Same for efforts to shift health care insurance premiums back to employees. While some cost sharing is a best practice in benefits management, diocesan policy forbids shifting all costs to employees. And even if this were possible, this sort of regressive internal tax, where poorly compensated employees pay a higher percentage of their earnings for insurance, is unethical. Nor should vestry members be unduly optimistic about next year’s premiums—given the aging demographics of senior clergy throughout The Episcopal Church, it’s a safe bet that costs will continue to escalate sharply.

At the same time, the church has made no effort to save for the future. Years ago, the fig leaf of $5000 a year, or one-half of one percent of gross revenue, being set aside for capital repairs was abandoned, and the church has been drawing on management reserves for ridiculous things, such as Chris Byrnes’ retirement party. Sorry, kids, paying for parties from savings is stupid.

Similarly, the good times continue to roll with the upcoming gala to celebrate the church’s time on Russell Road and more. These are drains on the financial ability of church members to support the parish at a time when they already are stretched thin trying to cover the loss of 120 pledging units, and things are about to get much worse. Even if the church goes for a loan from the school, or borrows against the trust fund, there is reason to conclude that the church’s finances will continue to decline in light of the church’s aging demographics and the fact that Dysfunctional Bob must, as a matter of canon law, fly the coop in less than 5 years. Such a change invariably spells declining attendance and revenue, and all the more so when we’re talking about a rector who has been around since the late 1980’s. They may not have been good years in terms of growth, the quality of management, or the quality or extent of pastoral care, but still, Dysfunctional Bob is the status quo, and it’s a given that churchgoers don’t like change.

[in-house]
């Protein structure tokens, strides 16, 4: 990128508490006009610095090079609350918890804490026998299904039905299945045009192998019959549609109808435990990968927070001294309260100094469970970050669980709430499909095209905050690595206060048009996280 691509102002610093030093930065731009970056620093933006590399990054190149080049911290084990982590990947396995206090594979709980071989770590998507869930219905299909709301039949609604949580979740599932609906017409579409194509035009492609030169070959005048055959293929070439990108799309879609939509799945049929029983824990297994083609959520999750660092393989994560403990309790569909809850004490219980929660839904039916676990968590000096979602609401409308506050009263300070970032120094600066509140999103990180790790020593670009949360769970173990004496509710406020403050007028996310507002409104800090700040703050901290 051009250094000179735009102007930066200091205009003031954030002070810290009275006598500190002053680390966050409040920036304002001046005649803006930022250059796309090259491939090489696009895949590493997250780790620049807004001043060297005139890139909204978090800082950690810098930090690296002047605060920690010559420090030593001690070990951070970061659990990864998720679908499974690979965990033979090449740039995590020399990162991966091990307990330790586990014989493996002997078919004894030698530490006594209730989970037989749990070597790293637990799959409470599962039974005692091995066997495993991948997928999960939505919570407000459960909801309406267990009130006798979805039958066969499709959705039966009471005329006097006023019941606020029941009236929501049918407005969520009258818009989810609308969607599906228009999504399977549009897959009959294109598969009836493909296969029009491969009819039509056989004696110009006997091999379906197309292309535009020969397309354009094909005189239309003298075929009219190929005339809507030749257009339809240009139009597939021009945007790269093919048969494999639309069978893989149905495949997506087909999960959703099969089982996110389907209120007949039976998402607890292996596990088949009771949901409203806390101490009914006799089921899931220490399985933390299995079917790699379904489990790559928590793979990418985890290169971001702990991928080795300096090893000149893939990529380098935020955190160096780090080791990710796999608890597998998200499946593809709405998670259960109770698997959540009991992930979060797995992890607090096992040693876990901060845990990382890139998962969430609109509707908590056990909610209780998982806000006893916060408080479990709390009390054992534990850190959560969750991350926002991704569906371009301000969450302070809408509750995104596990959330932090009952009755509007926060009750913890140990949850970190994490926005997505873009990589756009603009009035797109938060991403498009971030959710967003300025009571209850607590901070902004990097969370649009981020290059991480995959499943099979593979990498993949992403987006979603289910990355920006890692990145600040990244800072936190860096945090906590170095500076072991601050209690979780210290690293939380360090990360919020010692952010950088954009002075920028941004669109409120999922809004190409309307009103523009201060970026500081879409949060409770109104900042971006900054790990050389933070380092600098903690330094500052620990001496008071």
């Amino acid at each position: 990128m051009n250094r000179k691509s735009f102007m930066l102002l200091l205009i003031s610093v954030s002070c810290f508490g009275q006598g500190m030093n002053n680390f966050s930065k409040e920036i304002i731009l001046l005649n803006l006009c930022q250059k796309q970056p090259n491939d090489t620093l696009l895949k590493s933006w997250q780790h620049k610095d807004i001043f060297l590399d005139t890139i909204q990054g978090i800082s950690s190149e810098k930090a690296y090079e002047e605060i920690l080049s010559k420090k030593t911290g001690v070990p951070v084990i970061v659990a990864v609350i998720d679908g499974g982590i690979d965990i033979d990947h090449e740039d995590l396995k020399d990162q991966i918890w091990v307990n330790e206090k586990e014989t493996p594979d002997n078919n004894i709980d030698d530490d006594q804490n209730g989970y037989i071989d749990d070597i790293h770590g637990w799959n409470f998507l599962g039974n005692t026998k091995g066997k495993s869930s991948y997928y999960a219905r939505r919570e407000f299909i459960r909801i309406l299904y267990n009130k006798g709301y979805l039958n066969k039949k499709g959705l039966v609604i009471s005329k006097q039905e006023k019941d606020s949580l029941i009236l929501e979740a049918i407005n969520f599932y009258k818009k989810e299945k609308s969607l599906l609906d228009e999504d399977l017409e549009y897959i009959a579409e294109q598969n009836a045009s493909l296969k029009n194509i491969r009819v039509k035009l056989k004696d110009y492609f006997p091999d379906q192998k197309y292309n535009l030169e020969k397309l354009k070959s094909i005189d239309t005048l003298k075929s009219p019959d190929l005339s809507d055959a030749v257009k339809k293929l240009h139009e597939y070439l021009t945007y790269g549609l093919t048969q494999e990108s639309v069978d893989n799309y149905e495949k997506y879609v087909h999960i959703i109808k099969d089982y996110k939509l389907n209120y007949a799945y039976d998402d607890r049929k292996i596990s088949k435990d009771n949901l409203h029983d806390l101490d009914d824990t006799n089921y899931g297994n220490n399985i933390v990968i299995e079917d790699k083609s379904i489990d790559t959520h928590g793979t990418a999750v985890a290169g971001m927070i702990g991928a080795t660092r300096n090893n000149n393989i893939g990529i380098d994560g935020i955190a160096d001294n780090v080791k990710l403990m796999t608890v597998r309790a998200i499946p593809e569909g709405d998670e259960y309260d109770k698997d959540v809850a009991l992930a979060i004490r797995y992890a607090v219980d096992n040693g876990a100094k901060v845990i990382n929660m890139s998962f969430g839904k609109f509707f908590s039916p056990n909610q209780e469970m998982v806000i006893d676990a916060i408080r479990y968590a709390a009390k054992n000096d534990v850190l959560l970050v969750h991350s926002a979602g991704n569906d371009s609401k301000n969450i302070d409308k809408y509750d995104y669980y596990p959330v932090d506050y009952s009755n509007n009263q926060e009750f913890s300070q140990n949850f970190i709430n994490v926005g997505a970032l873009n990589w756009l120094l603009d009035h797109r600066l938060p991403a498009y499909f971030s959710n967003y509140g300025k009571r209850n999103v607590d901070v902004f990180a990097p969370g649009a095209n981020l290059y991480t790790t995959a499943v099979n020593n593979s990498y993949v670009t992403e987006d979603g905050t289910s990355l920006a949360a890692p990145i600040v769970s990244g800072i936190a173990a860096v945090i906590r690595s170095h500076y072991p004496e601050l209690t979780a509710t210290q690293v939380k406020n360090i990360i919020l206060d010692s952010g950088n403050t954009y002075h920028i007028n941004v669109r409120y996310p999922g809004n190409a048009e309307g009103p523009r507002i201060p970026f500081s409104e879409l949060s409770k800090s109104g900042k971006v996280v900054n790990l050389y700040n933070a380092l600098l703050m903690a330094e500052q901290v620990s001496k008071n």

On top of everything, banks are suprisingly sensitive to reputational issues, so the wave of negative publicity that Bob Malm has engendered for the church in recent years, including his effort to drag a dying woman into court, probably doesn’t help matters much. Banks increasingly tend towards relationship banking, and wanting to work with people they know and trust, and Bob’s antics don’t do much to inspire the latter, no matter how you  parse things. And let’s not kid ourselves: The first thing any good loan officer does is to Google a loan prospect in order to get the lay of the land. Sugarland, here we come! 

In short, Grace Church is a hot mess, and there’s very little sign that Dysfunctional Bob, the vestry, or the diocese recognizes the depth and breadth of the problems the church faces. All of this will factor into the decisions banks will make when it comes to reviewing loan applications from the parish.

Below is an excellent article discussing the requirements facing churches when they apply for a commercial loan:

Tuesday, October 23, 2018

Interesting Quote from Catholic Sexual Abuse Case

The recent sentencing of former Catholic priest Wayland Yoder Brown, who was convicted of raping multiple boys while serving as a Catholic priest, brought to light an interesting quote from prosecuting attorney Duffie Stone. The latter says of Brown:

“He not only violated the trust of children, but violated their faith. He used the Catholic faith against them," 

While Bob Malm is not accused of sexual misconduct, his weaponization of faith by attempting to force parishioners out of the church as part of his vendetta makes him almost as reprehensible as Brown.

Needless to say, my advice to others is to not give the Dysfunctional Bobs of the world power over you. Any clergyperson who would abuse the power differential inherent in the relationship between clergy and laity is an abuser, pure and simple.